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+Lance Ulanoff makes the case for voting with your phone. Is this a good idea or too many pitfalls?
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It's a good idea in theory--far more people vote in American Idol than the U.S. elections. That said, there would be a lot of hurdles to overcome in terms of security and legality!
You can buy things with your phone.

Do you value you your vote more than money?
It would be worth a try - if it caused more people to be involved in the decision making process - that would be fantastic, but as Ed says, lots of hurdles that would have to be overcome before it would be a viable option!
While the idea is interesting and for my own convenience I could be alright with it.

What about saving our REPUBLIC which is the system of government we're supposed to have.

But seeing it's a representative republic (heavily influenced by democracy)... i'll let it slide. ;)
I think there are too many pitfalls as it is! This could be a better way to get people to vote. (shrugs)
Risky...this idea takes away the anonymity of the vote. Who knows what other pitfalls might arise with this data
Google, Apple, RIM telco can +/- 30% to any candidates they like/dislike. :-)
This sounds like a great way for a hacker to spoil the counts. Or a great way for some hacker to make a lot of money from a very well funded politician.
Voting is more important than giving a thumbs up on a post. Or sending a kudos to dancing with the stars. It should require some thought and effort. And more importantly an understanding of its importance.
You think saving democracy is a virtue? Sigh...
I understand the concerns, but it makes a lot of sense. We have too few people voting as it is; this would certainly take down at least one barrier. Now, to actually have anyone worth voting for? I doubt even technology can solve that one!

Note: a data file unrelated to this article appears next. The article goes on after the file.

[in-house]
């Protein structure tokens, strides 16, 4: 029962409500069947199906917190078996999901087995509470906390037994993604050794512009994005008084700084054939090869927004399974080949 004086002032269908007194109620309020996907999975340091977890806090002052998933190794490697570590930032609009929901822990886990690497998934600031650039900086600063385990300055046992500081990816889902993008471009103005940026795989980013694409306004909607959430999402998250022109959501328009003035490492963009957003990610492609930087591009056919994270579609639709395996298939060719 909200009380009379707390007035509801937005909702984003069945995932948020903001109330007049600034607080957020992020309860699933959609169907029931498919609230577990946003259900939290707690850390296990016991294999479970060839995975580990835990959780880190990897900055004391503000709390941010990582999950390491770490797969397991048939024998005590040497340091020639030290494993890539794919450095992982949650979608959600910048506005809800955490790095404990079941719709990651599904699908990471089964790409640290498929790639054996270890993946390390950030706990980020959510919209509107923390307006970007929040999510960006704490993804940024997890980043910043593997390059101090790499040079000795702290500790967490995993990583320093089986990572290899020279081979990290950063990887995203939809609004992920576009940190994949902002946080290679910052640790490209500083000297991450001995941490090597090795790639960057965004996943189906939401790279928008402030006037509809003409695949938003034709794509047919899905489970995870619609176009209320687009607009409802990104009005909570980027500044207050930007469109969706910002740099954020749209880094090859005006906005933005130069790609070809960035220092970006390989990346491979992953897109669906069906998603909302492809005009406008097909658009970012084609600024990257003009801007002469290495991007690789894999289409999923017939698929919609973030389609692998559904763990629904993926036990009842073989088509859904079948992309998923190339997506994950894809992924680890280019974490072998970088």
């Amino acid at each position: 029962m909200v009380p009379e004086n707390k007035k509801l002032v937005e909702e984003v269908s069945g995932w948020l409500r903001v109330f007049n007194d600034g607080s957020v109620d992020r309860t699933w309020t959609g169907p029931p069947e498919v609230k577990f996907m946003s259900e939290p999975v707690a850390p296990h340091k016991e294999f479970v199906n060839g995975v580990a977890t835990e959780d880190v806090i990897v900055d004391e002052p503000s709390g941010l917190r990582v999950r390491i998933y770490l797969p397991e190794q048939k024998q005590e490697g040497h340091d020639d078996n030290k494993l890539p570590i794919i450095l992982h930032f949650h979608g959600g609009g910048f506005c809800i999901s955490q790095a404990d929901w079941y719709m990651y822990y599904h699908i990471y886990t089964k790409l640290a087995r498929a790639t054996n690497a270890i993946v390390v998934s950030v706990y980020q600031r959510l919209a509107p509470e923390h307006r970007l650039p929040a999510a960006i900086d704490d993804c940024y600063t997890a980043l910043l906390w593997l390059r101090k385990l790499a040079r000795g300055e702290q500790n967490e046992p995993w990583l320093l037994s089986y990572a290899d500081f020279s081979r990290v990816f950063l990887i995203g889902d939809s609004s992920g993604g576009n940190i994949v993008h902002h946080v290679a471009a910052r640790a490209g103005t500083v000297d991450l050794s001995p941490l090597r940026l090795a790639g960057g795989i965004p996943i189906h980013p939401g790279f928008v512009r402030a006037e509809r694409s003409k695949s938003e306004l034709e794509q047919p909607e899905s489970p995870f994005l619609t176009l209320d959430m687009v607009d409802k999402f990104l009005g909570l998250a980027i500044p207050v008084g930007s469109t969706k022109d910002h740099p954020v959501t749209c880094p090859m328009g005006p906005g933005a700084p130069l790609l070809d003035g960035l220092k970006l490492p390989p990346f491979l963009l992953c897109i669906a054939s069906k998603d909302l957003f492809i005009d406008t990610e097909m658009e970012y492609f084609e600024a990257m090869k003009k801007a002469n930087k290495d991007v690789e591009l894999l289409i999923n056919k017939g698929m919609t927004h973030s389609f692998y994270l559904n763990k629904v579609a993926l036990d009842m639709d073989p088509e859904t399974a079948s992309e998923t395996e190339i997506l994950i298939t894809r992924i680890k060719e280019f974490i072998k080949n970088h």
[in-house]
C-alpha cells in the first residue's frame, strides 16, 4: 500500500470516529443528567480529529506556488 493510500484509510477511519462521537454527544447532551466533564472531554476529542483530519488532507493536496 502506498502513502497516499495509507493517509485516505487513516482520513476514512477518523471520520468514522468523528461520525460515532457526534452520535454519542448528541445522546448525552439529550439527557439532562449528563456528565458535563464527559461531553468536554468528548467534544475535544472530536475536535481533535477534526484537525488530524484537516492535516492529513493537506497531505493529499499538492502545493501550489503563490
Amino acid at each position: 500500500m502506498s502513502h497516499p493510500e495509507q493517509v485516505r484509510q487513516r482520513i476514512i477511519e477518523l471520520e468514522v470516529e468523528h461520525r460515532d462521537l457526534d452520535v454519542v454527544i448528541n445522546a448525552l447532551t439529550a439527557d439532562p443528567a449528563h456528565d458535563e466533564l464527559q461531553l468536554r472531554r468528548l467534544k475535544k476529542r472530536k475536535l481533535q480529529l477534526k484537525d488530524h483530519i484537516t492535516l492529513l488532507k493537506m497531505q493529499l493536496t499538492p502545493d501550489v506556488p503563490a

great idea if it can be donne the good way and not be hackt.
Risky, maybe with people double checking if in doubt...
Sure it can we just have to build somebody worth voting for. How about Data 2016!
This presents too many vulnerabilities that would have people arguing over the validity of the process, so much it wouldn't get done. Really, for this to take off, the identity system on phones has to be standardized and popularized. At this point it's all experimental, and the last thing we need to do is "experiment" with voting.
will never happen, too open to hacking, plus votes would no longer be truly anonymous and become trackable.
This would be a major negative for democracy
That would be hacked the second it was launched. If tech is going to be used to fix political systems I'd recommend a shredder over a phone.
Paper can be tampered with, but we have put measures in place to prevent that. Same with e-voting. I say go for it, but obviously up to appropriate security standards.
How about instead! Set up an anonymous phone calling service that uses machines to call registered voters. This may not be totally secure in every way, but it might be more realistic than a smartphone app.
How about web-based instead of "smart-phone" based? Don't forget all the folks that can't afford smart phones and have to go to the library for web access...

That said, all the other caveats mentioned here apply: security, integrity, trackability,....
Voting with phones ... what could possibly go wrong?! Unless all the data is publicly verifiable, the inappropriateness of this is pretty astounding. Most of the security points here are about system vulnerability from the outside. Does nobody consider that these systems are easier for governments to manipulate?
+Daniel Panichelli You can put paper in a physical box that is secure, you can know for sure that it is in that box and no one is looking into that box. You can't even come close to that with anything electronic especially web or internet based technologies. Phones and data to and from phones can be easily tracked. It's a stupid idea to vote with your phone.
I enjoy going to the polling place.

I am highly supportive of anything that enables more people to vote. However, I am concerned with turning over any aspect of the voting process to private industry. The phone manufacturer, the app developer, the wireless carrier -- all of them are "touching" my vote in some way. Not excited by that prospect.
I shared this article earlier, and my comment then was, "Instead of saying, 'This is a stupid idea' or 'It'll never work' focus on what roadblocks we might encounter in making this viable and focus on ways to overcome them. It's far more effective and constructive."
+Erick Koontz First off, no you can't.
There is no magic box that no one can break into or tamper with, telling yourself that is just a delusion.